- Electric is fine, but not always necessary. Electric or power-assisted toothbrushes are a fine alternative to manual brushes. They are especially useful for people who don’t always use proper brushing techniques. They also are a good choice for people with physical limitations that make brushing difficult. Use a powered toothbrush for at least two minutes, and don’t press too hard.
Modified Bass Brushing Technique
- Hold the toothbrush sideways against your teeth with some of the bristles touching your gums.
- Tilt the brush so the bristles are pointing at your gum line.
- Move the brush back and forth, using short strokes. The tips of the bristles should stay in one place, but the head of the brush should wiggle back and forth. You also can make tiny circles with the brush. This allows the bristles to slide gently under the gum. Do this for about 20 strokes or 20 circles. In healthy gums, this type of brushing should cause no pain. If it hurts, brush more gently.
- Roll or flick the brush so that the bristles move out from under the gum toward the biting edge of the tooth. This helps move the plaque out from under the gum line.
- Repeat for every tooth, on the insides and outsides.
- On the insides of your front teeth, it can be hard to hold the brush sideways. So hold it vertically instead. Use the same gentle back-and- forth or circular brushing action. Finish with a roll or flick of the brush toward the biting edge.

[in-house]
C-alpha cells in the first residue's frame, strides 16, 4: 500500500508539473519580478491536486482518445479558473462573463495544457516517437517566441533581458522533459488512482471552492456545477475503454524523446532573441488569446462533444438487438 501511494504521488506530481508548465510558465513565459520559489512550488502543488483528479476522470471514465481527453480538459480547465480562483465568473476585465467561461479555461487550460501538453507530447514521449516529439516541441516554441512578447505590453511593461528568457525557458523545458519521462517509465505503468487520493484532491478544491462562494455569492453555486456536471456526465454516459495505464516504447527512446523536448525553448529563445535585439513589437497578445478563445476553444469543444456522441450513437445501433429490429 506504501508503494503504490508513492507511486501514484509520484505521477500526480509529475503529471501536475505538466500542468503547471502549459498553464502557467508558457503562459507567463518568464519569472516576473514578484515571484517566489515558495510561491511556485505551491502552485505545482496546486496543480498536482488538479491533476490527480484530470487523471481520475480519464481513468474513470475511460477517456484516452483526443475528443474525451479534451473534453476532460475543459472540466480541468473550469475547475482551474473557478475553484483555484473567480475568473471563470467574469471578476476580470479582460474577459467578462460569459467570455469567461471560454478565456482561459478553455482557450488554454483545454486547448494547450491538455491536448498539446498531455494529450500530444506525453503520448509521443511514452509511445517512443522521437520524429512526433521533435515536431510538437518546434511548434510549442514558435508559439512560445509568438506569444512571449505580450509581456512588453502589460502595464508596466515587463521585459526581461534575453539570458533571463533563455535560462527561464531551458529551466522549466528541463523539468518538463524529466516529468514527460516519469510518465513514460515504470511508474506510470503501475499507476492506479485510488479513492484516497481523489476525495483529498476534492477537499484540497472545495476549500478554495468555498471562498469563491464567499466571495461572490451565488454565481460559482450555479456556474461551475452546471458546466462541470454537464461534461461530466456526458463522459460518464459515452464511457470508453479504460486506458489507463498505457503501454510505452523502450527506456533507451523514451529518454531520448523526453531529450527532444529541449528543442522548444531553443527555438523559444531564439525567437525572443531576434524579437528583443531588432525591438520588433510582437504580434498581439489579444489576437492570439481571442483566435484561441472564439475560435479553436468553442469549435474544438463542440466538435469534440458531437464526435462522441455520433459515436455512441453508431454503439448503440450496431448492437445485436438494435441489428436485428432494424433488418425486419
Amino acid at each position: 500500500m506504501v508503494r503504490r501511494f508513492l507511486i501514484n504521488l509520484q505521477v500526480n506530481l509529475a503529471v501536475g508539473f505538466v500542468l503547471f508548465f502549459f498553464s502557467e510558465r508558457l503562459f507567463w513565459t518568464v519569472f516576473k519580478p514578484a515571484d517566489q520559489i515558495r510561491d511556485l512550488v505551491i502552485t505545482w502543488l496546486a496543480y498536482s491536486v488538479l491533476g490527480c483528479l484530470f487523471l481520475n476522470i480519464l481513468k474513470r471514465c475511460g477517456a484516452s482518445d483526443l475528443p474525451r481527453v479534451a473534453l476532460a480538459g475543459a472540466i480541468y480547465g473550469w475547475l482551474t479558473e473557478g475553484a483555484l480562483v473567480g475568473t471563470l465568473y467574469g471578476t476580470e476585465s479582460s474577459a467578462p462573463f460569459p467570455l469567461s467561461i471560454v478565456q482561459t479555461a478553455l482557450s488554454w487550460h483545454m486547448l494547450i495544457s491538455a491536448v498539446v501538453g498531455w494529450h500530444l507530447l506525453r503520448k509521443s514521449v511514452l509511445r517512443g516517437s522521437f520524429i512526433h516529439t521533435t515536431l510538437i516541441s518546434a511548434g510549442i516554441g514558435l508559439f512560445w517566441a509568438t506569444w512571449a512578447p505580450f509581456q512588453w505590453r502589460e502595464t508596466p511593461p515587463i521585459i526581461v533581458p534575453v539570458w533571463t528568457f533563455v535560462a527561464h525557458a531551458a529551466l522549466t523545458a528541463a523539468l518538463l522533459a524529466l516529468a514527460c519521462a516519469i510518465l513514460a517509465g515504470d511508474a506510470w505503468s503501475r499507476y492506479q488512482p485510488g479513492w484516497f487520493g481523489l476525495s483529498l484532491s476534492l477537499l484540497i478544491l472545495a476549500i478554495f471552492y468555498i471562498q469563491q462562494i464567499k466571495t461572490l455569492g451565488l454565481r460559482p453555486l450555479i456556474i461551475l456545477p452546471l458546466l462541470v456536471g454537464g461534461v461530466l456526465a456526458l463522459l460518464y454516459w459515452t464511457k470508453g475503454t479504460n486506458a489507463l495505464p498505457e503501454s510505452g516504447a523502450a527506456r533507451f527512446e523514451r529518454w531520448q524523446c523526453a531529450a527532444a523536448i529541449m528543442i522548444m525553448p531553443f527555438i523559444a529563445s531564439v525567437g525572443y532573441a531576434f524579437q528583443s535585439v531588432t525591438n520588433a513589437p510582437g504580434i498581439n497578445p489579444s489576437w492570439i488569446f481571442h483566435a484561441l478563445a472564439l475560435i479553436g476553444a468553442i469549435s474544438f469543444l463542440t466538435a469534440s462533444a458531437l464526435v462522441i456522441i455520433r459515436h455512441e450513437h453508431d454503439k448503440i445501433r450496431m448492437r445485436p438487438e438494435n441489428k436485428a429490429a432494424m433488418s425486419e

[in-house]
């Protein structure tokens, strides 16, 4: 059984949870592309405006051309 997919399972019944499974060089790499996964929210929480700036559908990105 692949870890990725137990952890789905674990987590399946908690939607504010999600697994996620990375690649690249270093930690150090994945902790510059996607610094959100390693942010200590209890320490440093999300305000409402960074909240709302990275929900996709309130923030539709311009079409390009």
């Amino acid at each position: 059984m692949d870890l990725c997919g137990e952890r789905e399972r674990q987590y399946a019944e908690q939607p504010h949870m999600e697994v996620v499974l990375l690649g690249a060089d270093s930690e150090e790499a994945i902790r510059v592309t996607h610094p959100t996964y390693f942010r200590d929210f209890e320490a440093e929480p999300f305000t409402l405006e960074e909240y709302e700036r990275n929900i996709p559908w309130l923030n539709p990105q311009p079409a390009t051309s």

- To clean the biting or chewing surfaces of the teeth, hold the brush so the bristles are straight down on those surfaces.
- Gently move the brush back and forth or in tiny circles to clean the entire surface. Move to a new tooth or area until all teeth are cleaned.
- Rinse with water.
- You can clear even more bacteria out of your mouth by brushing your tongue. Brush firmly but gently from back to front. Do not go so far back in your mouth that you gag. Rinse again.
Toothpastes don’t just clean teeth anymore. They have special ingredients for preventing decay, plaque control, tartar control, whitening, gum care or helping sensitive teeth.
Most toothpastes contain fluoride, which has been proven to prevent cavities. Fluoride also can stop small cavities from getting worse. It can even reverse early tooth decay.
Tartar-control toothpastes are useful for people who tend to build up tartar quickly. Someone who gets tooth stains may want a whitening toothpaste. Whitening toothpastes will remove only surface stains, such as those caused by smoking, tea or coffee. To whiten teeth that are stained at a deeper level, talk with your dentist.
Your needs will likely change as you age, so don’t be surprised if your hygienist or dentist recommends a type of toothpaste you haven’t used before.
Some people find that some toothpaste ingredients irritate their teeth, cheeks or lips. If your teeth have become more sensitive or your mouth is irritated after brushing, try changing toothpastes. If the problem continues, see your dentist.